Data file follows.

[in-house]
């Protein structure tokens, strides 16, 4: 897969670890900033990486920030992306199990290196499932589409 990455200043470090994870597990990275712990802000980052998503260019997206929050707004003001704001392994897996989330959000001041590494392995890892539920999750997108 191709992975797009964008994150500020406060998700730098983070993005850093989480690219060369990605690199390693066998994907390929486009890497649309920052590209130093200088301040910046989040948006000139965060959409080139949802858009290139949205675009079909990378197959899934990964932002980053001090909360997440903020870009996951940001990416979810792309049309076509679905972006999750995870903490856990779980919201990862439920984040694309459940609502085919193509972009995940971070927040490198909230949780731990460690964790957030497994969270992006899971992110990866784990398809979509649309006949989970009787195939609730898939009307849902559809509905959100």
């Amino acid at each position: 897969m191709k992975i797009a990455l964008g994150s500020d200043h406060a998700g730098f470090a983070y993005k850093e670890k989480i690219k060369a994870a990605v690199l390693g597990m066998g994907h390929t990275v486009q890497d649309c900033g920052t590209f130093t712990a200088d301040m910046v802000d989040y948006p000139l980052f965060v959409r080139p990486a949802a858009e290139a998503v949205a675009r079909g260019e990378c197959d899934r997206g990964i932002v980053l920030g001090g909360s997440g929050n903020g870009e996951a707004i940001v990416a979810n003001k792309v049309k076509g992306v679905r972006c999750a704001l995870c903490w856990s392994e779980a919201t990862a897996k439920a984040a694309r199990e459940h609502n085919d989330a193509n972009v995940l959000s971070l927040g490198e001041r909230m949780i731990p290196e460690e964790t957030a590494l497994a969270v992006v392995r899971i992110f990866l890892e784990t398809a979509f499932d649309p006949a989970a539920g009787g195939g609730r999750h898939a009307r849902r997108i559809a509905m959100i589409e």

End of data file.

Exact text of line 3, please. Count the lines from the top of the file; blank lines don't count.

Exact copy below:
């Amino acid at each position: 897969m191709k992975i797009a990455l964008g994150s500020d200043h406060a998700g730098f470090a983070y993005k850093e670890k989480i690219k060369a994870a990605v690199l390693g597990m066998g994907h390929t990275v486009q890497d649309c900033g920052t590209f130093t712990a200088d301040m910046v802000d989040y948006p000139l980052f965060v959409r080139p990486a949802a858009e290139a998503v949205a675009r079909g260019e990378c197959d899934r997206g990964i932002v980053l920030g001090g909360s997440g929050n903020g870009e996951a707004i940001v990416a979810n003001k792309v049309k076509g992306v679905r972006c999750a704001l995870c903490w856990s392994e779980a919201t990862a897996k439920a984040a694309r199990e459940h609502n085919d989330a193509n972009v995940l959000s971070l927040g490198e001041r909230m949780i731990p290196e460690e964790t957030a590494l497994a969270v992006v392995r899971i992110f990866l890892e784990t398809a979509f499932d649309p006949a989970a539920g009787g195939g609730r999750h898939a009307r849902r997108i559809a509905m959100i589409e």